...Sometimes I find myself wondering how real all of this is. Some people caution us that the virtual reality of the Internet can be addicting; I agree, but I don't think the statement goes far enough.
I think the concrete, everyday reality might be an addiction, too.
I find it interesting, at times, to reflect on Karl Pribram, a Yale psychiatrist and neurological researcher whose research indicates that memories are processed and stored in the brain as a set of wave-patterns derived from overlapping frequencies. Since the input received from the body's senses arrive at the brain in the form of frequency-based stimuli (most obviously in the case of light- and sound-waves), he began to become curious about whether the world of objective reality was, perhaps, also frequency-based on some more fundamental level.
...The physicist David Bohm, one of Einstein's successors, intrigues me as well. His research and theories about the nonlocal, interconnected behaviour of subatomic particles, and the ensuing implications of an interconnectedness between all things, fascinates me; so, too, does his extraordinary view that the tangible "reality" we see each day is merely a reflection of some deeper, more connected, more basic order of subatomic activity.
...Taken together, one finds oneself wondering about all the reality we know and accept as "real". Perhaps, as Bohm and Pribram cumulatively suggest, the world we accept as real is just a reflection of a huge, intricate orchestration of overlapping subatomic frequencies.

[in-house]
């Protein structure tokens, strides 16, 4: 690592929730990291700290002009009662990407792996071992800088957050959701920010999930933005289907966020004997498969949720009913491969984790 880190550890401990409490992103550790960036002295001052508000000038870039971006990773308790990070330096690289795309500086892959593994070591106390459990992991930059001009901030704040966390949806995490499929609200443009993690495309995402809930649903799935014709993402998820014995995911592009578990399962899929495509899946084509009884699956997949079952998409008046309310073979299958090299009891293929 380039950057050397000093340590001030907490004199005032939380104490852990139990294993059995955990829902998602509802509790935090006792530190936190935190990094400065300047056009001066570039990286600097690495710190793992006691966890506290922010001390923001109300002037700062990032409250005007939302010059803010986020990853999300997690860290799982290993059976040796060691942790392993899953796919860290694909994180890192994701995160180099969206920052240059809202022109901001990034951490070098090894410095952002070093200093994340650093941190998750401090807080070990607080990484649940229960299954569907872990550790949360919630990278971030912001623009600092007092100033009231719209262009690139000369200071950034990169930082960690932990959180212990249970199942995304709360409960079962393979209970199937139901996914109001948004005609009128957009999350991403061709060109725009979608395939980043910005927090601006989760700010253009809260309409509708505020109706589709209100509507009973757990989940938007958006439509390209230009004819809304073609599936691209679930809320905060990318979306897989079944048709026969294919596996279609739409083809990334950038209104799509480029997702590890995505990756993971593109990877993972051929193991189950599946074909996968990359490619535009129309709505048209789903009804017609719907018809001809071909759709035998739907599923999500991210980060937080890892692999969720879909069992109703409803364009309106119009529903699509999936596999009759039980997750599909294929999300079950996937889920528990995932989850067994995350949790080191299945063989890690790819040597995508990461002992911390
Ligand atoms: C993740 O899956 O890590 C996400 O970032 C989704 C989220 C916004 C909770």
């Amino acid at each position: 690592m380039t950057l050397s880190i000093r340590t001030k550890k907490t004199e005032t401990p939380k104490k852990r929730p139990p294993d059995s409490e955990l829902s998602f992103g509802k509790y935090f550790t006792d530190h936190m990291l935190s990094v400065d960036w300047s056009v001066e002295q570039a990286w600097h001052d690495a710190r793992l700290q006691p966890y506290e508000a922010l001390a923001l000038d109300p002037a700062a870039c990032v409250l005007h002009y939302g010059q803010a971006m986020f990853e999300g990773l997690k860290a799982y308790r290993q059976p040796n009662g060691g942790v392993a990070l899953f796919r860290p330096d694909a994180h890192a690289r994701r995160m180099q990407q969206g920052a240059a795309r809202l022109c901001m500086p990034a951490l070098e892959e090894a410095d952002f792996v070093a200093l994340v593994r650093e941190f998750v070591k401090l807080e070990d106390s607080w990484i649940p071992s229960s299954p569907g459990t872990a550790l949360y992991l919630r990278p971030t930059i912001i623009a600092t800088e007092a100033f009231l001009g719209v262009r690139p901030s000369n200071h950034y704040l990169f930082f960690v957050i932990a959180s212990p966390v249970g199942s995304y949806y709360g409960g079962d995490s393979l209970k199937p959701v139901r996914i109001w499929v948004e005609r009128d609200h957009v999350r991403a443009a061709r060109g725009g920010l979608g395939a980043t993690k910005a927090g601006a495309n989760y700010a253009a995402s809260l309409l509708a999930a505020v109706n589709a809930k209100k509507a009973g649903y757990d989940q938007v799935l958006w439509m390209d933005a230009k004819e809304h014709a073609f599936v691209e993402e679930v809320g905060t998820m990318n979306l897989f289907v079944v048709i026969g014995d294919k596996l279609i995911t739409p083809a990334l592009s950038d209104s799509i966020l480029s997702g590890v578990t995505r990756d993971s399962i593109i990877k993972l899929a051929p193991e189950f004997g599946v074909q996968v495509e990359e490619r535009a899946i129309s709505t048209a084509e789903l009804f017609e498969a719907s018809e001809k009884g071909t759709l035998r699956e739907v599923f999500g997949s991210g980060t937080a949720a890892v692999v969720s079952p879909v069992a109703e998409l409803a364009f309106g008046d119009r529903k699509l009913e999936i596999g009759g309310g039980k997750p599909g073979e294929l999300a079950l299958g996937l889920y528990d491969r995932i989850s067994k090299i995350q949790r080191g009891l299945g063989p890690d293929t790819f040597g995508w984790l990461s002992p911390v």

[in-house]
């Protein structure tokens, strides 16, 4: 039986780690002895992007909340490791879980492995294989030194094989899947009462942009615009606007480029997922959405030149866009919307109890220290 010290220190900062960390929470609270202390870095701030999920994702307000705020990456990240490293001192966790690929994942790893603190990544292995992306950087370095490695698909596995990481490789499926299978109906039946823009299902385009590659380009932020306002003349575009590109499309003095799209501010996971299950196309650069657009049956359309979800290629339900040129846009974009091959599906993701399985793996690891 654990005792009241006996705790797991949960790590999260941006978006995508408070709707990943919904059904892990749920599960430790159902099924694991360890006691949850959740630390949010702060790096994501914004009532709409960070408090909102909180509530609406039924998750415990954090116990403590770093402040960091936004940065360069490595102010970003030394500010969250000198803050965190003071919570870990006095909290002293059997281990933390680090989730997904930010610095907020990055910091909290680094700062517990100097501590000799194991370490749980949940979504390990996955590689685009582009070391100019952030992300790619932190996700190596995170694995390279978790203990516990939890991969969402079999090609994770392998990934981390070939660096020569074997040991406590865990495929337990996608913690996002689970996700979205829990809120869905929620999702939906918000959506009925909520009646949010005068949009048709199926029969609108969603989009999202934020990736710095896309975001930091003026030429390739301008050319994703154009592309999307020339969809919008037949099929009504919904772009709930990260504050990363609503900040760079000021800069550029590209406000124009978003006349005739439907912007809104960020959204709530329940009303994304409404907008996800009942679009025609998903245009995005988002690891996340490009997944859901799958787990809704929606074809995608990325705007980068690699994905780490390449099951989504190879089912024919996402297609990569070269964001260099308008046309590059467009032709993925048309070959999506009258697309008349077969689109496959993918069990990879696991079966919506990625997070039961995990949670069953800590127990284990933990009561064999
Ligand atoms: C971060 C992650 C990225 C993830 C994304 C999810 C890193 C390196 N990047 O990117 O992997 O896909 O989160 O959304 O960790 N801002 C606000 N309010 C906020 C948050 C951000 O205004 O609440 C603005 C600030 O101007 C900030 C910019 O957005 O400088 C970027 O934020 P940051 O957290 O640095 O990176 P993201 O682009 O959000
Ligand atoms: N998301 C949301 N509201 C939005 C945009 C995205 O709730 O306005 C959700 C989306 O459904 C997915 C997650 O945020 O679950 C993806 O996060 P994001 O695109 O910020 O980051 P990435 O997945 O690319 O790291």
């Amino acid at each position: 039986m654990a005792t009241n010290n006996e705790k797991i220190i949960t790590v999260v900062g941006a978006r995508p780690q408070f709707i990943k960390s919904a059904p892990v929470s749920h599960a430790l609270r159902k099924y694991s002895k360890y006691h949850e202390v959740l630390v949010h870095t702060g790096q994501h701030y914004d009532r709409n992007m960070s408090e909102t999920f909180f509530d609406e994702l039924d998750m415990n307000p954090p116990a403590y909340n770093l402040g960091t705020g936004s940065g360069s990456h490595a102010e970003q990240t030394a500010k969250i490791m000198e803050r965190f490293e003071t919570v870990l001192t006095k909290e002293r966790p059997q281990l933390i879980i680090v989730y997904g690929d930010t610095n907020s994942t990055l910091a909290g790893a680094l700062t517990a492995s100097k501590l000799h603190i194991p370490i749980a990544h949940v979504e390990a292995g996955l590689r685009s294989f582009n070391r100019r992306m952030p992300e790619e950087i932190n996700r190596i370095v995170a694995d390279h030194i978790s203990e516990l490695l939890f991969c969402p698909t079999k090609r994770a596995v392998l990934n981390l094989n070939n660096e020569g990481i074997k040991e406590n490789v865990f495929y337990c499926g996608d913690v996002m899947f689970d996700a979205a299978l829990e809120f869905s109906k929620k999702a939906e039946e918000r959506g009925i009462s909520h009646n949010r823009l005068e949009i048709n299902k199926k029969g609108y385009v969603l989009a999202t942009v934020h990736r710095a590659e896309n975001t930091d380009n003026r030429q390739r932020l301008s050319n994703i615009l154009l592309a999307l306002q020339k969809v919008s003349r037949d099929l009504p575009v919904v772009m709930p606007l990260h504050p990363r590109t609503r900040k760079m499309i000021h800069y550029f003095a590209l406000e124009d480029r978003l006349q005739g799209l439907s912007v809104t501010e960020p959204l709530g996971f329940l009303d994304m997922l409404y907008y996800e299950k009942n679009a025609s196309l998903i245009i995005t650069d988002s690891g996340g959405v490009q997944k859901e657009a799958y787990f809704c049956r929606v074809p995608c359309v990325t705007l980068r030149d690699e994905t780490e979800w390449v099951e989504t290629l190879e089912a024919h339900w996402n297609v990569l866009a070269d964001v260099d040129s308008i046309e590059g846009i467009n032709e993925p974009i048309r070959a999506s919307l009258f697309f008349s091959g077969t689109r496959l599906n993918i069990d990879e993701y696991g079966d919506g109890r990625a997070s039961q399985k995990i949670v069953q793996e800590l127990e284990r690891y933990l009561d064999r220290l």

Not unlike an immense, powerful symphony.
"Then the voices of the Ainur... began to fashion the theme of Iluvatar to a great music; and a sound arose of endless interchanging melodies woven in harmony that passed beyond hearing into the depths and into the heights, and the places of the dwelling of Iluvatar were filled to overflowing, and the music and the echo of the music went out into the Void, and it was not void...
"But when they were come into the Void, Iluvatar said to them: 'Behold your Music!'...
"...and their hearts rejoiced in light, and their eyes beholding many colours were filled with gladness; but because of the roaring of the sea they felt a great unquiet. And they observed the winds and the air, and the matters of which Arda was made, of iron and stone and silver and gold and many substances: but of all these water they most greatly praised. And it is said by the Eldar that in water there lives yet the echo of the Music of the Ainur more than in any substance else that is in this Earth; and many of the Children of Iluvatar hearken still unsated to the voices of the Sea, and yet know not for what they listen..."
...Makes you wonder, don't it?...(from The Silmarillion by J.R.R. Tolkien, pp. 15-19. My thanks to the late Michael Talbot, and his book The Holographic Universe, for introducing me to Bohm and Pribram's work.)